It’s hard enough writing your novel, but now you have to somehow condense everything into fewer than 500 words. Unlike the query, where voice matters, this is meant to be as direct and forward-moving as possible. Not many writers enjoy writing a synopsis. They’re hard to write, even for authors who have been doing them for years. But if you want to be traditionally published, this is an inevitable process that you’ll eventually have to do.
I was terrified of the synopsis to the point that I originally didn’t query agents who required one. That was a mistake for two reasons:
- I cut my available list of agents in half.
- The synopsis is an effective tool at helping you identify holes in your main plot.
The synopsis strips your story down to its bare bones. It sounds terrible — how will they see all the clever clues, exciting side plots, and emotional character arc? They won’t, but that’s not the point of the synopsis. The point is to follow your main plot and prove that you can not only tie your story together with a nice, neat bow, but that the ending is satisfying and not cliché.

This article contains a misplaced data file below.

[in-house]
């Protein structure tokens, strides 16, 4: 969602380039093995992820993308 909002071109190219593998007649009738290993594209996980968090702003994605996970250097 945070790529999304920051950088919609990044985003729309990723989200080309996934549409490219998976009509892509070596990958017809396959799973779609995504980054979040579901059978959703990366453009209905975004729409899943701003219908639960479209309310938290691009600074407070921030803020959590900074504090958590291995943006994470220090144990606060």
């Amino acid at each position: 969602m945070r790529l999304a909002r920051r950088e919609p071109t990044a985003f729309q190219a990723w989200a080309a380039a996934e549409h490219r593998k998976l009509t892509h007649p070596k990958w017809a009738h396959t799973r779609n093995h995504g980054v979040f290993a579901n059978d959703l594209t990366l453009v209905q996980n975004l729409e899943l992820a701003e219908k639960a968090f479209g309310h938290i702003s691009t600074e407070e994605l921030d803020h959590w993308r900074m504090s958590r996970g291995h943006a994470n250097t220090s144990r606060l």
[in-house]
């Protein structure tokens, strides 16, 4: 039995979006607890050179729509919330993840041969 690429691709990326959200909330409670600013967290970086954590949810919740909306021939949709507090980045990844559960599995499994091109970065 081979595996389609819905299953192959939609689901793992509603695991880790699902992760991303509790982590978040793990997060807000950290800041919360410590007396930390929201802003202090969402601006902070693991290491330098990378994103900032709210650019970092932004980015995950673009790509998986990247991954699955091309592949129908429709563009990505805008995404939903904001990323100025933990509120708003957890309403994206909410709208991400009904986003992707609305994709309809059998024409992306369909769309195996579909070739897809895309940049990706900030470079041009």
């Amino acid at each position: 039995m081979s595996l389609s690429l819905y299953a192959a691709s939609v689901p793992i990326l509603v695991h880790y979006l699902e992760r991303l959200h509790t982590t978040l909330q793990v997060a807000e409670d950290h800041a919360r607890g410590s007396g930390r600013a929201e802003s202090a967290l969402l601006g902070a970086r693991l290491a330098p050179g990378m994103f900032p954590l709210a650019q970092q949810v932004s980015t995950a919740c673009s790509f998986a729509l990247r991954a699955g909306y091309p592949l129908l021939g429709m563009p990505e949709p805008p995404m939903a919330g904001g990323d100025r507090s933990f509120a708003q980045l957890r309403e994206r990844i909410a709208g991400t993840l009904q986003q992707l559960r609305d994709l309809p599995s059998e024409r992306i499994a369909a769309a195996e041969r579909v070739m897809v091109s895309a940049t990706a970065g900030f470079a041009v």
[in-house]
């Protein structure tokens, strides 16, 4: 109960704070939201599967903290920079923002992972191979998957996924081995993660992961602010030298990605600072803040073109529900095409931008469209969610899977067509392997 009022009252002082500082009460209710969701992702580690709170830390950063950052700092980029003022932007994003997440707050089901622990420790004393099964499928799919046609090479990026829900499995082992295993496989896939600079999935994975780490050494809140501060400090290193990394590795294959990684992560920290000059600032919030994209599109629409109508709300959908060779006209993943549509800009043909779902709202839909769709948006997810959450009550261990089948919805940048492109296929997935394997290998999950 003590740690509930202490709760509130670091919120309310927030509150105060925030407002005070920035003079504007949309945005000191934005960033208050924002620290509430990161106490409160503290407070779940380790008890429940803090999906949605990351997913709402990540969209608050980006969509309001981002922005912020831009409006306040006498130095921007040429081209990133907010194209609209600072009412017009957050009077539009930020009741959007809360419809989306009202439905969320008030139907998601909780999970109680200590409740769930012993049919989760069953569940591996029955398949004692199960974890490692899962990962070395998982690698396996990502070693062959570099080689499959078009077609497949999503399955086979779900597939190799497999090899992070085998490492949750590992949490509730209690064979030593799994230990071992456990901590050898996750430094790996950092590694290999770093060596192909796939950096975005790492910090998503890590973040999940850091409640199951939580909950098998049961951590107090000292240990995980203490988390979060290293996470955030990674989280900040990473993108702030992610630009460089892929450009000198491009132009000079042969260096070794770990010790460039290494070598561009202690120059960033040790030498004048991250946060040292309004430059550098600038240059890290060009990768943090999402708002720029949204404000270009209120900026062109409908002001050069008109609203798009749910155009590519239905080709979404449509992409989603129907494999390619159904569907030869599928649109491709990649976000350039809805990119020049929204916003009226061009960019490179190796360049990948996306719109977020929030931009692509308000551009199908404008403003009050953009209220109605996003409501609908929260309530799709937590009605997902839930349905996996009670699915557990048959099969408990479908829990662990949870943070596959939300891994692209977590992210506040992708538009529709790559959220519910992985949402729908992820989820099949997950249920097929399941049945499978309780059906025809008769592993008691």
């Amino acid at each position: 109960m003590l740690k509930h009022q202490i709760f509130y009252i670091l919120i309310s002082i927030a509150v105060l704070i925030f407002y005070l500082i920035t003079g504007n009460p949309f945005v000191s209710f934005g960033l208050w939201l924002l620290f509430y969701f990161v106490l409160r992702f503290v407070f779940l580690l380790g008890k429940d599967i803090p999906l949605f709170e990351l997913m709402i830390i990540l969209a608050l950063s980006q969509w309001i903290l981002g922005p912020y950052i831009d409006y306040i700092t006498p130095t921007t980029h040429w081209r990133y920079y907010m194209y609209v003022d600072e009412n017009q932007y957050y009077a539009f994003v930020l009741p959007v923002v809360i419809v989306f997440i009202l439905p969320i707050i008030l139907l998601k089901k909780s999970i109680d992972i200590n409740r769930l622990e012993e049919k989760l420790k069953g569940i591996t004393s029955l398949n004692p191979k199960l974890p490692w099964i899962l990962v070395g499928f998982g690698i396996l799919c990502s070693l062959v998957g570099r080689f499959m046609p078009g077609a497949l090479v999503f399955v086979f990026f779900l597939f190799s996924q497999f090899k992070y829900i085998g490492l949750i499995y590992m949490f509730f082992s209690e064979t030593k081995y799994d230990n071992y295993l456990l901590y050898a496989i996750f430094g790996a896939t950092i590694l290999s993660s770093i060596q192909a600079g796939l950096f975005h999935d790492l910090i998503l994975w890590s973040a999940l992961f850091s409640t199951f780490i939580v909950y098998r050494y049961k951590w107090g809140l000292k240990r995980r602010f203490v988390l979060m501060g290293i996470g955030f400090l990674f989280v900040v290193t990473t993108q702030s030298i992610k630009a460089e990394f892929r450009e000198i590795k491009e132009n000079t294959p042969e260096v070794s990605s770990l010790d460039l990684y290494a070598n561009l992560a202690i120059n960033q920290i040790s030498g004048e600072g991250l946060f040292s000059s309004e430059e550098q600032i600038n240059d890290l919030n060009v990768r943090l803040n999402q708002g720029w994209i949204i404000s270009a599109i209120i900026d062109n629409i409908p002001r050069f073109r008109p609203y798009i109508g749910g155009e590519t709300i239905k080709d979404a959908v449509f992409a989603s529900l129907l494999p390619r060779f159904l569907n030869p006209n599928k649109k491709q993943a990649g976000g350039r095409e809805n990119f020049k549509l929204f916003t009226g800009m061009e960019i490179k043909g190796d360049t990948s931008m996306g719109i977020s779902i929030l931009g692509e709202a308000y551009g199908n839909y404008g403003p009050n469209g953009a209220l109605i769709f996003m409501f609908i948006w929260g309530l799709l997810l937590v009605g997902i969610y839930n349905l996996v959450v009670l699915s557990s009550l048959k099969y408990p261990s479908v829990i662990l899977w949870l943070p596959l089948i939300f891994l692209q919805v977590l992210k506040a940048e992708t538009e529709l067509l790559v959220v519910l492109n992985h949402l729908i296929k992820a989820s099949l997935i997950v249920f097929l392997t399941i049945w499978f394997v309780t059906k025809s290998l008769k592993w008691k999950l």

There are a lot of resources on how to write a synopsis, including the websites I listed above. The one that helped me really feel like I understood the assignment was Susan Dennard’s helpful guide. She breaks down the synopsis into easy steps using the plot of Star Wars as the guide. I would highly recommend subscribing to her newsletter, too, because she gives you an inside look into all things publishing in an honest and straightforward manner.